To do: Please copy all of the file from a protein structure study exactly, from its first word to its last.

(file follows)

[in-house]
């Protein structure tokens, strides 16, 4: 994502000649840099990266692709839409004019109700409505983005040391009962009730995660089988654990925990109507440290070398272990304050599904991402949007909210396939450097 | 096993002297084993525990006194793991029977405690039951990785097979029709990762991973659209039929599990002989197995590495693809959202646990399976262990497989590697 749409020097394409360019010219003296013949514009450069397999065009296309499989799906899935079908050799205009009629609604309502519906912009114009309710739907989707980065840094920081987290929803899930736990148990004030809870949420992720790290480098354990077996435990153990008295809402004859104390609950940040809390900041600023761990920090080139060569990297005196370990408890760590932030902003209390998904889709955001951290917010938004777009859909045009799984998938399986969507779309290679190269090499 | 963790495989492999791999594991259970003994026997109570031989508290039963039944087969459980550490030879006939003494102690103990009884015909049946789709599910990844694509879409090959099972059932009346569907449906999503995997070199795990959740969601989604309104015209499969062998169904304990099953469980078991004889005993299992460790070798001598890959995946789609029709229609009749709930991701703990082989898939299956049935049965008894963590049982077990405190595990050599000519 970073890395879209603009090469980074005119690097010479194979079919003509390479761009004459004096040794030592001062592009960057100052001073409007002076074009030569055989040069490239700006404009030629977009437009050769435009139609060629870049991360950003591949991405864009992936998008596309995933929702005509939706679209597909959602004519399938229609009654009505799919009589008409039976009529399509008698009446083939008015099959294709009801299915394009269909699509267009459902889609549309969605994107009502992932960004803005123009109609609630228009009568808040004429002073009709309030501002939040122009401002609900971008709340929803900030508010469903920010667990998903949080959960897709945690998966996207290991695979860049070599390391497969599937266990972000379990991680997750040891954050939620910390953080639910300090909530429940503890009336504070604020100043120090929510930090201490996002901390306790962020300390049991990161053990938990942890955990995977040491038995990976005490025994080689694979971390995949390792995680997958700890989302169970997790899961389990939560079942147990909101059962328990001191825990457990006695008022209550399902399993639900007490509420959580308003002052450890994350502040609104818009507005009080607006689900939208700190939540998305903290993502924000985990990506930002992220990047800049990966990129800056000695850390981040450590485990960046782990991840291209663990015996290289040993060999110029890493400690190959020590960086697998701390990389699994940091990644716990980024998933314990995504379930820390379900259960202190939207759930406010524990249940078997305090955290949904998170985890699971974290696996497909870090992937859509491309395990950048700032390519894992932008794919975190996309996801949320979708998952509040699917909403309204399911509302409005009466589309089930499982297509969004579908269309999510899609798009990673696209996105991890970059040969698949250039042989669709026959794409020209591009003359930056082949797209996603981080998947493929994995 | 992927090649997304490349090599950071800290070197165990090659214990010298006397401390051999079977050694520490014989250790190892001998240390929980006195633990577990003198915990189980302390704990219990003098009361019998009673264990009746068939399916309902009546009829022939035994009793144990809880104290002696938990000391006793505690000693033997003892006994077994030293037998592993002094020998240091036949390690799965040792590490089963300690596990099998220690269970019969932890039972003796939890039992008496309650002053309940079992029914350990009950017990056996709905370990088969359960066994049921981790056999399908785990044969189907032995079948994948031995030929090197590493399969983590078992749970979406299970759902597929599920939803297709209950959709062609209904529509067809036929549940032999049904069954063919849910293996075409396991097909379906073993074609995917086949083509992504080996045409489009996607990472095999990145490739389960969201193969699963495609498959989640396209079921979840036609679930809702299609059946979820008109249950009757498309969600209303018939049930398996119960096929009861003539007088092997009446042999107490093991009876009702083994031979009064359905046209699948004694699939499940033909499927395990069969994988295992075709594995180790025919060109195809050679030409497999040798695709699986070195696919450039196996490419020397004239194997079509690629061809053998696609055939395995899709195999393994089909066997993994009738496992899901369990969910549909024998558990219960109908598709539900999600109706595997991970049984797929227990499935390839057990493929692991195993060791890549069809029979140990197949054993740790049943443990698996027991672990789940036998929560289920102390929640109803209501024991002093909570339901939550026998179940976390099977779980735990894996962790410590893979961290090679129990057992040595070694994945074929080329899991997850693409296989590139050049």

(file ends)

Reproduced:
[in-house]
């Protein structure tokens, strides 16, 4: 994502000649840099990266692709839409004019109700409505983005040391009962009730995660089988654990925990109507440290070398272990304050599904991402949007909210396939450097 | 096993002297084993525990006194793991029977405690039951990785097979029709990762991973659209039929599990002989197995590495693809959202646990399976262990497989590697 749409020097394409360019010219003296013949514009450069397999065009296309499989799906899935079908050799205009009629609604309502519906912009114009309710739907989707980065840094920081987290929803899930736990148990004030809870949420992720790290480098354990077996435990153990008295809402004859104390609950940040809390900041600023761990920090080139060569990297005196370990408890760590932030902003209390998904889709955001951290917010938004777009859909045009799984998938399986969507779309290679190269090499 | 963790495989492999791999594991259970003994026997109570031989508290039963039944087969459980550490030879006939003494102690103990009884015909049946789709599910990844694509879409090959099972059932009346569907449906999503995997070199795990959740969601989604309104015209499969062998169904304990099953469980078991004889005993299992460790070798001598890959995946789609029709229609009749709930991701703990082989898939299956049935049965008894963590049982077990405190595990050599000519 970073890395879209603009090469980074005119690097010479194979079919003509390479761009004459004096040794030592001062592009960057100052001073409007002076074009030569055989040069490239700006404009030629977009437009050769435009139609060629870049991360950003591949991405864009992936998008596309995933929702005509939706679209597909959602004519399938229609009654009505799919009589008409039976009529399509008698009446083939008015099959294709009801299915394009269909699509267009459902889609549309969605994107009502992932960004803005123009109609609630228009009568808040004429002073009709309030501002939040122009401002609900971008709340929803900030508010469903920010667990998903949080959960897709945690998966996207290991695979860049070599390391497969599937266990972000379990991680997750040891954050939620910390953080639910300090909530429940503890009336504070604020100043120090929510930090201490996002901390306790962020300390049991990161053990938990942890955990995977040491038995990976005490025994080689694979971390995949390792995680997958700890989302169970997790899961389990939560079942147990909101059962328990001191825990457990006695008022209550399902399993639900007490509420959580308003002052450890994350502040609104818009507005009080607006689900939208700190939540998305903290993502924000985990990506930002992220990047800049990966990129800056000695850390981040450590485990960046782990991840291209663990015996290289040993060999110029890493400690190959020590960086697998701390990389699994940091990644716990980024998933314990995504379930820390379900259960202190939207759930406010524990249940078997305090955290949904998170985890699971974290696996497909870090992937859509491309395990950048700032390519894992932008794919975190996309996801949320979708998952509040699917909403309204399911509302409005009466589309089930499982297509969004579908269309999510899609798009990673696209996105991890970059040969698949250039042989669709026959794409020209591009003359930056082949797209996603981080998947493929994995 | 992927090649997304490349090599950071800290070197165990090659214990010298006397401390051999079977050694520490014989250790190892001998240390929980006195633990577990003198915990189980302390704990219990003098009361019998009673264990009746068939399916309902009546009829022939035994009793144990809880104290002696938990000391006793505690000693033997003892006994077994030293037998592993002094020998240091036949390690799965040792590490089963300690596990099998220690269970019969932890039972003796939890039992008496309650002053309940079992029914350990009950017990056996709905370990088969359960066994049921981790056999399908785990044969189907032995079948994948031995030929090197590493399969983590078992749970979406299970759902597929599920939803297709209950959709062609209904529509067809036929549940032999049904069954063919849910293996075409396991097909379906073993074609995917086949083509992504080996045409489009996607990472095999990145490739389960969201193969699963495609498959989640396209079921979840036609679930809702299609059946979820008109249950009757498309969600209303018939049930398996119960096929009861003539007088092997009446042999107490093991009876009702083994031979009064359905046209699948004694699939499940033909499927395990069969994988295992075709594995180790025919060109195809050679030409497999040798695709699986070195696919450039196996490419020397004239194997079509690629061809053998696609055939395995899709195999393994089909066997993994009738496992899901369990969910549909024998558990219960109908598709539900999600109706595997991970049984797929227990499935390839057990493929692991195993060791890549069809029979140990197949054993740790049943443990698996027991672990789940036998929560289920102390929640109803209501024991002093909570339901939550026998179940976390099977779980735990894996962790410590893979961290090679129990057992040595070694994945074929080329899991997850693409296989590139050049």